Elevated Views

From Earlier Gazette Editions:


Martha’s Vineyard has two sorts of hills, those that are real hills with impressive height, and those that merely happen to be somewhat elevated above the general locale. As to height, Peaked Hill with its 311 feet tops all others and Prospect Hill with its 302 feet has the loftiest appearance because of its location close to Vineyard Sound.

Indian Hill, though not so high, is situated roughly midway of the northern shore of the Vineyard and offers a summit from which one may see the salt water almost but not quite all the way around the Island. Chappaquiddick has Sampson’s Hill from which pilots used to look out to observe the approach of inbound vessels, and from which Tuckernuck, outpost of Nantucket, may be seen on a clear day with the naked eye.

Prof. N.S. Shaler, writer of the Island’s geology, noted that because of the contrast between the level of the sea and the uprising hills of the north shore, the latter took on an aspect of grandeur which their height alone would have denied them, which they could not have in a different region.

Tower Hill at Edgartown is one of the hills that hardly justified the name. Strangers who are directed to Tower Hill more often than not look in vain for an eminence that answers the description; the locality is more bluff than hill, and the quality of towering exists not in the land itself but comes down from some man-made structure once standing there. Mill Hill is the site these days of a water tower, not a mill. But it is an honest hill.

Manter’s Hill in Vineyard Haven was once a landmark attracting attention from, say, the beach below. But it is not an eminence and now it is of a piece with the other high land along which Main street runs. Mount Aldworth, a hill by good right, was given this name through the mistaken belief that it was so called by Martin Pring, an early explorer. Later research was to show that Pring did not visit Vineyard Haven harbor and bestowed the christening of Mount Aldworth elsewhere.

Red Coat Hill is an expressive name now dropped from common use. It was applied to the high land reached by the state road west of Tashmoo — a long uphill climb and slope, but without any particular peak or summit. Tradition says that British troops made the ascent and descent too during the Revolution and that one of them left some relics, including perhaps a red coat.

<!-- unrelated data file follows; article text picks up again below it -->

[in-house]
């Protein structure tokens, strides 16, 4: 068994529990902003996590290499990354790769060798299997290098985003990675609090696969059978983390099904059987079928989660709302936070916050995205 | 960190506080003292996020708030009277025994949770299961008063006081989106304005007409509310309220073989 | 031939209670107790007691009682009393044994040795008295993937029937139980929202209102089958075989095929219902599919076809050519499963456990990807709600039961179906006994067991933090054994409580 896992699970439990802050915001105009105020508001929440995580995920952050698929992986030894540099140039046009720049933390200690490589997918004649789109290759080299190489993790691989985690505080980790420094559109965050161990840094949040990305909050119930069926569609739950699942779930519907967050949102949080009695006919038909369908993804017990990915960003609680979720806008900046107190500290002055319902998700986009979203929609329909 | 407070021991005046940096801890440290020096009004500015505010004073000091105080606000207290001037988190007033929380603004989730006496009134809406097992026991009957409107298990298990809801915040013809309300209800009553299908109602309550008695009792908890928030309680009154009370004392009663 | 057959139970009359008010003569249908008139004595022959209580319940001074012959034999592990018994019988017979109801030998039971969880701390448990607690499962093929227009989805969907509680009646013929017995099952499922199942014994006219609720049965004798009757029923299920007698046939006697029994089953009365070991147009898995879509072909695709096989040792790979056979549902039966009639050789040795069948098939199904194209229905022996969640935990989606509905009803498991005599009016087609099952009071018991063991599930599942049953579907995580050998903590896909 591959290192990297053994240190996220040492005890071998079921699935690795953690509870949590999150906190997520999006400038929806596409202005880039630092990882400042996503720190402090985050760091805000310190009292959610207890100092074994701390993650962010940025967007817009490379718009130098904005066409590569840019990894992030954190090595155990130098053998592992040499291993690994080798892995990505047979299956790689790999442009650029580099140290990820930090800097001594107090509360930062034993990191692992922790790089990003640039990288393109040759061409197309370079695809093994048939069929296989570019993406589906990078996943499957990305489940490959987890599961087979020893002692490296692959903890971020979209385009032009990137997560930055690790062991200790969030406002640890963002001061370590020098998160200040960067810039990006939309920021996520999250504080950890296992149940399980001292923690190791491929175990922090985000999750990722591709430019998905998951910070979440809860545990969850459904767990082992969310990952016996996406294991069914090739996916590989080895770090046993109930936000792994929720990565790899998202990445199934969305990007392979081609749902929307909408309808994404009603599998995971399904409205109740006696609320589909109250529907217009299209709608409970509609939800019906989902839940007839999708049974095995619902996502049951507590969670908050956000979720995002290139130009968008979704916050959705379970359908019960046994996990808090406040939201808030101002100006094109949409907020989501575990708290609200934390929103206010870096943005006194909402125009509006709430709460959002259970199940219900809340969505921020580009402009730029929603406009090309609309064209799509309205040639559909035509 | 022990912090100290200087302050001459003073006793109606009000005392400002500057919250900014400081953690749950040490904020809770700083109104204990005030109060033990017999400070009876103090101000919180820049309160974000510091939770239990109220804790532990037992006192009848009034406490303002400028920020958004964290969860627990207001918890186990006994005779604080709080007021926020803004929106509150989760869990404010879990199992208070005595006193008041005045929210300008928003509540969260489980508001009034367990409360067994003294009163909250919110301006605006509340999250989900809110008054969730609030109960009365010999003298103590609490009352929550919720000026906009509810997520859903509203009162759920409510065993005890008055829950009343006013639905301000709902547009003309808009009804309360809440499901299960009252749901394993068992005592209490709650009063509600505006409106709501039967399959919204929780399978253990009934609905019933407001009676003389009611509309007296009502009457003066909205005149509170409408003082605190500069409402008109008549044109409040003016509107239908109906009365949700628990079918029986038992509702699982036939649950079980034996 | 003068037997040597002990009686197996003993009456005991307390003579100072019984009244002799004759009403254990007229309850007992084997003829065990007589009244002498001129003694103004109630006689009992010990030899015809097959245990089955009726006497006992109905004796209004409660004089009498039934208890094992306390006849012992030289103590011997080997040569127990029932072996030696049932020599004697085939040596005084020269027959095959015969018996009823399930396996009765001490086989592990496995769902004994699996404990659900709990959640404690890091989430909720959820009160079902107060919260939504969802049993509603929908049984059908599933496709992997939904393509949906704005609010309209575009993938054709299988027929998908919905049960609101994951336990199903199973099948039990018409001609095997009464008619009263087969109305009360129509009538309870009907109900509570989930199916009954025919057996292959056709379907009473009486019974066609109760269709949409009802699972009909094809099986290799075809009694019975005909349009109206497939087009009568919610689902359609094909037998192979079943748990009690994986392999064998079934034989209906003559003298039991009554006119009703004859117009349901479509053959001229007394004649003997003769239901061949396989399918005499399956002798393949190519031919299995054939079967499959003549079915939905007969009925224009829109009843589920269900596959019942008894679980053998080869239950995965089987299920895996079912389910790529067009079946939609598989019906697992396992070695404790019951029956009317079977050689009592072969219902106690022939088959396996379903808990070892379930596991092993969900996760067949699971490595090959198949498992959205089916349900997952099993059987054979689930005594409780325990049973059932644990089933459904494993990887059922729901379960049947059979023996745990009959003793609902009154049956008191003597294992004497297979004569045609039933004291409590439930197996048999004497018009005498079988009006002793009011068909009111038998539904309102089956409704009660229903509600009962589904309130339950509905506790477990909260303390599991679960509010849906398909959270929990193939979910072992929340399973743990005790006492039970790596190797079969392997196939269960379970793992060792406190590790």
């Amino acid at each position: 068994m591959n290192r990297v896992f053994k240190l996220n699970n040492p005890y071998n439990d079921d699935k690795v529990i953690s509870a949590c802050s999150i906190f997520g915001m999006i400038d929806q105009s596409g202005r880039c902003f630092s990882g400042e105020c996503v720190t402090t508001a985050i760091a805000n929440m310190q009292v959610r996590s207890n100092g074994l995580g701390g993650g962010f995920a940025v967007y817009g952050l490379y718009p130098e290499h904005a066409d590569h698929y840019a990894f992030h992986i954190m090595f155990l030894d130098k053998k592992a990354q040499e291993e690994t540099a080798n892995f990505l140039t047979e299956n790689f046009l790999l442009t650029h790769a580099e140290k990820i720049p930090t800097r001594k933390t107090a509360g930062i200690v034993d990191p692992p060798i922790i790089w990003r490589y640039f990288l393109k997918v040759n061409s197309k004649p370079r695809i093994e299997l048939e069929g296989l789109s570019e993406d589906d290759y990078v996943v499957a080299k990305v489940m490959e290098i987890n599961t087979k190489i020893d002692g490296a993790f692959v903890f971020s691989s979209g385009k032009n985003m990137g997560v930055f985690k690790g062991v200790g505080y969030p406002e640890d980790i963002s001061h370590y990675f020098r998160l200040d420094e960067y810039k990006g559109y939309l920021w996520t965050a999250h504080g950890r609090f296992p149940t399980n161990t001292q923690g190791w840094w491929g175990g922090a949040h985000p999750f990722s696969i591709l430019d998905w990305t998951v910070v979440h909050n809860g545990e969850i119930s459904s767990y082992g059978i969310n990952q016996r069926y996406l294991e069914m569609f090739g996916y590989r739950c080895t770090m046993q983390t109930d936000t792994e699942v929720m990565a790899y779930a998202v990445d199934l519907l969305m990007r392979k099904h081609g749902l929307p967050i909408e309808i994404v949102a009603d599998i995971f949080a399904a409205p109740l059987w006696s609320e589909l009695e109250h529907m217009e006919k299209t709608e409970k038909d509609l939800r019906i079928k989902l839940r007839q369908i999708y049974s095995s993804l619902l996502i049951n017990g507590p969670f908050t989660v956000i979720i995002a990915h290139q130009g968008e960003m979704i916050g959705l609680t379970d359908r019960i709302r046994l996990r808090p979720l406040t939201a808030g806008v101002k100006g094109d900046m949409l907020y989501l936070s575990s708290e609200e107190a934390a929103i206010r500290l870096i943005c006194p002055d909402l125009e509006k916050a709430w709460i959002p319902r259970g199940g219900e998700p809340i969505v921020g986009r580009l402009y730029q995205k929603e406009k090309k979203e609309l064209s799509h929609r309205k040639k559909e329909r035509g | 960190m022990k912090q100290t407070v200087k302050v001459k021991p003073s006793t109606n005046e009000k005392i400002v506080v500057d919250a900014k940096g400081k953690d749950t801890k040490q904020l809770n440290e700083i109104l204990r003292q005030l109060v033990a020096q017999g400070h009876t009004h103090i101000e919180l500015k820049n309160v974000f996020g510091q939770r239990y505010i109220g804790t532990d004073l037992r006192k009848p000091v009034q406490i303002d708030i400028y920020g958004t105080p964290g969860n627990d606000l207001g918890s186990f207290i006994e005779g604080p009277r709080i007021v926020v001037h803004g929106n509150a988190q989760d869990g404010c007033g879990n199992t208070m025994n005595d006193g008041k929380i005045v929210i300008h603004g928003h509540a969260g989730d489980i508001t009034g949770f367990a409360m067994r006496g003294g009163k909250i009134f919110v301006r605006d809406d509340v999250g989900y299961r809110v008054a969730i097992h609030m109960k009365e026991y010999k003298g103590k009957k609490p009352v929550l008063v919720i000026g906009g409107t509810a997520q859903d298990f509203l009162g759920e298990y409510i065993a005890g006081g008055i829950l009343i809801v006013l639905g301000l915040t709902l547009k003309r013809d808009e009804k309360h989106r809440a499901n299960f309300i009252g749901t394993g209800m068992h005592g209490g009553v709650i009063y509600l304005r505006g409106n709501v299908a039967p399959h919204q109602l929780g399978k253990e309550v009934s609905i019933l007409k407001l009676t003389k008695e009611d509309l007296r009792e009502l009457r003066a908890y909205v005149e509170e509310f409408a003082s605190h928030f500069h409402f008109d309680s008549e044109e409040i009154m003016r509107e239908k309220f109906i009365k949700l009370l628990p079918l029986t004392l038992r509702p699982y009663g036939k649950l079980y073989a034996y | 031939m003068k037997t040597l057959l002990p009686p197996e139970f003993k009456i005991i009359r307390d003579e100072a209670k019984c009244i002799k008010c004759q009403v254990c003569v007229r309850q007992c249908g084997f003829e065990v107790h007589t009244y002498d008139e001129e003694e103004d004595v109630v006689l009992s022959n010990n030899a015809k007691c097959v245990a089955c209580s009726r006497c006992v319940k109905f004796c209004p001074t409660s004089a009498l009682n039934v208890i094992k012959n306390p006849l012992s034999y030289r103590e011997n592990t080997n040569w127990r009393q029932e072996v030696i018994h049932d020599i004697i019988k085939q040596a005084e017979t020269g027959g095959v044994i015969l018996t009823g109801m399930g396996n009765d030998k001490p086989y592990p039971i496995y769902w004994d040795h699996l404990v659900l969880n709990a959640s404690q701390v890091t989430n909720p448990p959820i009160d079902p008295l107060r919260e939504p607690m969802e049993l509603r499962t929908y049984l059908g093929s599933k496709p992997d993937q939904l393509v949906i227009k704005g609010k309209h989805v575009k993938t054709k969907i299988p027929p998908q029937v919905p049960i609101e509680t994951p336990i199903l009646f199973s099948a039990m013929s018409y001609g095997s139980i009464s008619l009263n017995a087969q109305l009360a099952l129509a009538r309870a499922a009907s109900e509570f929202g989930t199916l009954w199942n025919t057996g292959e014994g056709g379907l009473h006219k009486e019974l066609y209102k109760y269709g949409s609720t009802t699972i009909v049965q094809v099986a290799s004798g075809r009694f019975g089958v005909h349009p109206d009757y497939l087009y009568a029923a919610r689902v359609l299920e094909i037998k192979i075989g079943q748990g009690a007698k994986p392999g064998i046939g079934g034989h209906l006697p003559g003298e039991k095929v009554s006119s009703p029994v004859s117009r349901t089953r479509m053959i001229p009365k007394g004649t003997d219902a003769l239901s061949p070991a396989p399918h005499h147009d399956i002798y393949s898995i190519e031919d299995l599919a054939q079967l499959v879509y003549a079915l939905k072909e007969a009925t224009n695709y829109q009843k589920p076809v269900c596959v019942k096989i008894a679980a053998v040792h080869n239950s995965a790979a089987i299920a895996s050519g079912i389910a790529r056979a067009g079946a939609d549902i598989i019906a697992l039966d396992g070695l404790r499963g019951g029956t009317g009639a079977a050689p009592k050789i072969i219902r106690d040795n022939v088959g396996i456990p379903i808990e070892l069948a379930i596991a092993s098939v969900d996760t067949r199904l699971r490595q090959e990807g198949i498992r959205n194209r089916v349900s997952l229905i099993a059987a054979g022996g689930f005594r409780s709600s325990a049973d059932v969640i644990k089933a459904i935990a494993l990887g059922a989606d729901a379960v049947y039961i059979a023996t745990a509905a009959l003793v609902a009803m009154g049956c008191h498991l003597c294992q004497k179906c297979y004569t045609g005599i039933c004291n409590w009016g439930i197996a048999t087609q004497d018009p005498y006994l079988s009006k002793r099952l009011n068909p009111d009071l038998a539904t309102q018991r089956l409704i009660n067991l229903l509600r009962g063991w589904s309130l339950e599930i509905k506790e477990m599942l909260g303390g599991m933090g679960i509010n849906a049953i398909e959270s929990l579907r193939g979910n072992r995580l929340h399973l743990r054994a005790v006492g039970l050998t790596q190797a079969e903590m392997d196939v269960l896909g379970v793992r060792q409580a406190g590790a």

It is unlikely that anyone has ever counted the hills of Martha’s Vineyard. This might make an interesting subject for a doctoral thesis sometime, and we envy the fieldwork, though not the paperwork, of the earnest doctoral candidate who undertakes it. The Vineyard hills are of varying altitudes but all are about the right height for climbing — and as for sitting, there isn’t the top of one of them that cannot be commended.

There is a north shore range, so to speak, that rises, say, at Lambert’s Cove and proceeds, in a sense, to Chilmark and the panoramic climax of Prospect Hill. As Professor Shaler pointed out long ago, the Vineyard lacks any impressive elevation in an absolute sense, but relatively, as they rise so near and so impulsively above the level of the sea, our hills have the dignity and quality of mountains. They have grandeur, especially on a day of serene colors and crystal air.

Indian Hill has long been famous, so famous that there are two of them, one in Christiantown, site of the Dancing Field, and one a bit farther to the westward and more accessible, which has an almost forgotten Indian burying ground enshrined among wildflowers and native grasses on a sunny slope.

Adorned with cedar spires, huckleberry patches that flame red in the fall, crisp mosses and lichened boulders, the north shore hills represent the stone age of the Vineyard. Men weren’t here at the time, but nature attended to the stone work, outdoing the Druids at certain localities.

No longer are these eminences of the Vineyard as neglected as once they were. For all-year purposes a glade or a valley or mere knoll is still better for a house, but in summer aspirations may run higher. They say you can even see the stars and the moon better from a summit, and that you may sleep more soundly above the exasperations of the plain.


The discovery by representatives of the U.S. Geological Survey that one hill on the Island is higher than the present maps show comes as another of those interesting developments with which life here is enriched. What are fixed facts anyway. The stars are not constant in the heavens and our hills turn out to have their vagrant phrases. Perhaps there are no fixed facts. There is nothing but a truce. We are in the hands of a fluid science, and there is always the chance that landmarks such as hills are doing something on the side to make monkeys out of science. We daresay, however, that no matter how much higher our hills turn out on new maps, the view will still be the same.


Compiled by Cynthia Meisner